Words are important: Often times, the words we use reveal much about what we believe. For example, when a person calls the book of Revelation “Revelations,” I cringe. The reason is that adding the “s,” though it seems small, implies that we believe there are multiple revelations in the book of Revelation. Without the “s,” the book’s title implies that there is but one revelation in the book: Jesus Christ. Adding the “s” may be unintentional, or it could reveal how we plan to interpret the book.
Similarly, words have a way of shaping our thoughts. As Christians, we believe that God exists as three divine persons. Consequently, when I hear someone use the impersonal pronoun “it” to refer to the Holy Spirit, I cringe. The reason is that we believe that all three persons of the Trinity are persons; that is, they are personal. Therefore, the Holy Spirit is personal: He is personal. If you have a hard time understanding the Doctrine of the Trinity, one way to help is to make sure you’re using the correct language.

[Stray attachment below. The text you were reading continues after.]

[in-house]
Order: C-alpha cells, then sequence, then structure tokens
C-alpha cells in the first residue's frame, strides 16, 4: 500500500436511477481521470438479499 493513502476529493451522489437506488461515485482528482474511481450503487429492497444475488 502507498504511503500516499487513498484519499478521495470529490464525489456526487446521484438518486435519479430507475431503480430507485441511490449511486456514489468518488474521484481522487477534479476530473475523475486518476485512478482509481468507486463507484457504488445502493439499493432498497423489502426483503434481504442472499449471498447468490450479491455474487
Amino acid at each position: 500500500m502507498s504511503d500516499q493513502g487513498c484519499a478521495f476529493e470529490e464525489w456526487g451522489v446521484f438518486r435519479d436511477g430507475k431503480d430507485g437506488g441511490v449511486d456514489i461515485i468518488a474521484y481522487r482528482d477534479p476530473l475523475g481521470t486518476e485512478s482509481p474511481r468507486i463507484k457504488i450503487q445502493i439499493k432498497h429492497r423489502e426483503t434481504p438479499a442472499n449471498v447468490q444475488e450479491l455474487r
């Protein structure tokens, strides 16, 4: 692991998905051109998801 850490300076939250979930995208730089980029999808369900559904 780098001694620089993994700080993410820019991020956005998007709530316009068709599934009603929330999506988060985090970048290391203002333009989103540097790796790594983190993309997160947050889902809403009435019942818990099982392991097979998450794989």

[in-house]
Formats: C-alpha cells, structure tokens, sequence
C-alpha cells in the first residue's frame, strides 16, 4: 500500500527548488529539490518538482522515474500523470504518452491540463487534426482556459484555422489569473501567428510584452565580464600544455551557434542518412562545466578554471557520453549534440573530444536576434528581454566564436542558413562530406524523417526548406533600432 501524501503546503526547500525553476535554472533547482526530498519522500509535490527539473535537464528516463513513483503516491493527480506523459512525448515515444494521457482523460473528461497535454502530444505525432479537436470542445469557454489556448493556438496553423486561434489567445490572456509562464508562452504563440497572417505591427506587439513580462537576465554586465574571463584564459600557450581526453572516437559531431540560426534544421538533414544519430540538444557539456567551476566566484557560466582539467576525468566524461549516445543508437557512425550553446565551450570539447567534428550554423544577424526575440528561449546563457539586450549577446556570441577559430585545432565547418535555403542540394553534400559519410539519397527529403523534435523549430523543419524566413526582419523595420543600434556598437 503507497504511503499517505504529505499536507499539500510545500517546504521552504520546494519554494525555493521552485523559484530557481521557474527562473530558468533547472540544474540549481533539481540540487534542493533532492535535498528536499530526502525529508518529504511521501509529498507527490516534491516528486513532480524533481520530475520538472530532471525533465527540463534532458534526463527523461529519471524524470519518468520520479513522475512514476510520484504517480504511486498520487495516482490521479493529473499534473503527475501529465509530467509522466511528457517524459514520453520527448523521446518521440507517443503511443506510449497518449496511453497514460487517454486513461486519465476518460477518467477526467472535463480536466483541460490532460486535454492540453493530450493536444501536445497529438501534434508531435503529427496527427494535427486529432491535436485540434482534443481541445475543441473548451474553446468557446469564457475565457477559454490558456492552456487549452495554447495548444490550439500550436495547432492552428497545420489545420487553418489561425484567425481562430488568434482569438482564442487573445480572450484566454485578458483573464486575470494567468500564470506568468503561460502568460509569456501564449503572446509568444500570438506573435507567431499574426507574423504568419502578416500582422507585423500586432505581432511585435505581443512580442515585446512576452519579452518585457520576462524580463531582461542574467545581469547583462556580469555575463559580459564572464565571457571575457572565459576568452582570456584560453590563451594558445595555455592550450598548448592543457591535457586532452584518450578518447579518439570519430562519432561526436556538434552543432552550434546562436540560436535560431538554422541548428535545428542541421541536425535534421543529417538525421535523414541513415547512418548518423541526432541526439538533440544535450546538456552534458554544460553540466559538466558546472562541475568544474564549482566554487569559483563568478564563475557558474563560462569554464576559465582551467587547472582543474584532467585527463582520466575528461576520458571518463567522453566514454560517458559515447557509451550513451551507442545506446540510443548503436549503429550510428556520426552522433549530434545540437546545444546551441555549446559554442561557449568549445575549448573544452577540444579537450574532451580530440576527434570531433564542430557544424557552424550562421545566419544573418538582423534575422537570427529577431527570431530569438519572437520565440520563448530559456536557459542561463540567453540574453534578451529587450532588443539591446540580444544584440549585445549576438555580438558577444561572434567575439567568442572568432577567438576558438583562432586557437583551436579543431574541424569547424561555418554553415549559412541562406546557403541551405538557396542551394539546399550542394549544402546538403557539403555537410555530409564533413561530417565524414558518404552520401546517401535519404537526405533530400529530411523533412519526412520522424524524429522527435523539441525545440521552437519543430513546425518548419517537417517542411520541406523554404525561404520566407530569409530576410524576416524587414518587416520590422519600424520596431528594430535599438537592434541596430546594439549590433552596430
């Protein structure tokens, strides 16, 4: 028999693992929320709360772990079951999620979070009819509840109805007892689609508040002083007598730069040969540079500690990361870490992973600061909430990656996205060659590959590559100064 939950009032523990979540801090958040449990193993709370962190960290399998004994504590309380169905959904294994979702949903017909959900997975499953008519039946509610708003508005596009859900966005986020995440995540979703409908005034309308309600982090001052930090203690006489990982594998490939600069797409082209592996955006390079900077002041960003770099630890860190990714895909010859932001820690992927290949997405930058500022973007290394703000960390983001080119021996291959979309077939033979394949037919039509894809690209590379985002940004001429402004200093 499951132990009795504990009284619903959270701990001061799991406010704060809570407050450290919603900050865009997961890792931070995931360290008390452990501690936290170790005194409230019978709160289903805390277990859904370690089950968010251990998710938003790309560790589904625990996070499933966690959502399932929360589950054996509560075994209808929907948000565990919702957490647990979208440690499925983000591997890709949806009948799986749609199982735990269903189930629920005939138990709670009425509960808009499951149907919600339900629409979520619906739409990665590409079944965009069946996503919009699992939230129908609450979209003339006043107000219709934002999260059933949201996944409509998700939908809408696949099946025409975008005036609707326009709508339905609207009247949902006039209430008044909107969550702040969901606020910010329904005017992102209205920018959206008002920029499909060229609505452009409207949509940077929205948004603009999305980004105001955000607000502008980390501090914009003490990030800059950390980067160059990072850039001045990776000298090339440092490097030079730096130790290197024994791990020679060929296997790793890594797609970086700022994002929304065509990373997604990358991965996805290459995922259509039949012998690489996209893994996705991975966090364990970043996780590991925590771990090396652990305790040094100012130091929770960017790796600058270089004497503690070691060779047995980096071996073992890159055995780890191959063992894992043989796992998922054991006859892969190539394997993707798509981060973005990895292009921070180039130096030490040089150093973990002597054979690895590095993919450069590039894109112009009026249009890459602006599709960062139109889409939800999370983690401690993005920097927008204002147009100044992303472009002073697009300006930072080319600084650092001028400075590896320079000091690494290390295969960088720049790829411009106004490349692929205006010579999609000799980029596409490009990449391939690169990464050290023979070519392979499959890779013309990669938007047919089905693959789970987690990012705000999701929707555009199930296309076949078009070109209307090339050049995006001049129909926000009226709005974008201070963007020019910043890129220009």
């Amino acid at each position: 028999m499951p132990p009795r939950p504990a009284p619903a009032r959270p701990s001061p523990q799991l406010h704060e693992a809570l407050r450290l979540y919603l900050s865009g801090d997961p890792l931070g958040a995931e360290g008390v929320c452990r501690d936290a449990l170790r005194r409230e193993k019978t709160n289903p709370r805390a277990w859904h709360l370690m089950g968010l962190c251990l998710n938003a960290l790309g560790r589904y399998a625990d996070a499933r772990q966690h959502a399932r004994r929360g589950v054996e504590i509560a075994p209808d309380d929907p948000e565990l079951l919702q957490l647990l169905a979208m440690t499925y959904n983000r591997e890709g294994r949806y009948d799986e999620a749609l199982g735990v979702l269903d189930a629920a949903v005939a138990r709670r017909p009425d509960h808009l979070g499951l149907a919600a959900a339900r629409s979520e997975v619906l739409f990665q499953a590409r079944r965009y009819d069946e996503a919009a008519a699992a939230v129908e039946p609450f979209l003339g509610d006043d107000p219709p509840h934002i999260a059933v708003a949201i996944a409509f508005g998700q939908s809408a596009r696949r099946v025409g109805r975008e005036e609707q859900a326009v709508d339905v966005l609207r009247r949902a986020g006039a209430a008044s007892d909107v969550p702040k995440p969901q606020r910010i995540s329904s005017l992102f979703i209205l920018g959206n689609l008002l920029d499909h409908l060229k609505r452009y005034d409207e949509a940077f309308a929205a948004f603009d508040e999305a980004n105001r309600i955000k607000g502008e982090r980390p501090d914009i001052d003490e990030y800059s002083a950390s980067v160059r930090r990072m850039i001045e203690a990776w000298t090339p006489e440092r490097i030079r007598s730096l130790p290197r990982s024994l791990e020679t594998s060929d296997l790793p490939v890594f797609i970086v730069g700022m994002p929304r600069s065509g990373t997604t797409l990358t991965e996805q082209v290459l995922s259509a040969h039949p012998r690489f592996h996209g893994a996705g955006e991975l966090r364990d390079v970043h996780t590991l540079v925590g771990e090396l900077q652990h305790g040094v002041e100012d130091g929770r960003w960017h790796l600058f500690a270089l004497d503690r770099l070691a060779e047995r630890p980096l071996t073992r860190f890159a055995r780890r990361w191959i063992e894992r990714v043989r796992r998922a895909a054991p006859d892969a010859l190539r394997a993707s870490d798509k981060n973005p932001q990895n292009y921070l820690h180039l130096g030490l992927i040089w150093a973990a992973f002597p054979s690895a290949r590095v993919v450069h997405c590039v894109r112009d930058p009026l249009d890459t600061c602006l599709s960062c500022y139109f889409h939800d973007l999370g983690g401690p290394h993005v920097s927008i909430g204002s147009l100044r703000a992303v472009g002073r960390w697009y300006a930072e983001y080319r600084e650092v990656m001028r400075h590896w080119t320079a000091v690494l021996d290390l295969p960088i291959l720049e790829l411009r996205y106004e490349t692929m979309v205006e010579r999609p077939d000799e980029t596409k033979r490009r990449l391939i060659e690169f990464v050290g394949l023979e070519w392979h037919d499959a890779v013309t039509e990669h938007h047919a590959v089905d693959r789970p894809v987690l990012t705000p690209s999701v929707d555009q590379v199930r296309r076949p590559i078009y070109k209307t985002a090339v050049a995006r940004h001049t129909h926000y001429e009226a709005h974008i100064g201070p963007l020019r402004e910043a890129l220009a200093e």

When you think of the place your pastor works, what word do you use? Does your pastor have an office or a study? You may not immediately see the significance, but, again, words are important because they reveal what we already think about things while shaping what we will think in the future. In this case, the word we choose reveals our beliefs about the pastor’s job.
What kind of images does the word “office” conjure? When I think of an office, I think of paperwork, I think of people sitting in cubicles working on desktop computers, and I think of a 9-5 job. Obviously, that’s not applicable to every office situation, but I think it’s fairly stereotypical. In a broad stroke, then, offices are the places in which a business is run.
What kind of images does the word “study” conjure? Some of you will doubtlessly harken back to college or high school and cringe; however, I don’t mean study as a verb, I mean study as a noun. When I think of a study, I think of books—lots of books, I think of the action of studying, and I think of a person sitting behind a desk performing laborious mental tasks that may seem impractical to others. Once again, this isn’t necessarily applicable to every study; however, it’s fairly stereotypical. In a single sentence, studies are the places in which a person does research on a given topic.
Here’s the question: Though neither is perfect, which better fits the job of the local church’s pastor? When your pastor is in his office/study, is he running a small business, or is he doing in-depth research? What should he be doing there? Is he pushing paperwork, or is he stretching his mind? Should we say that the pastor has an office, or that the pastor has a study?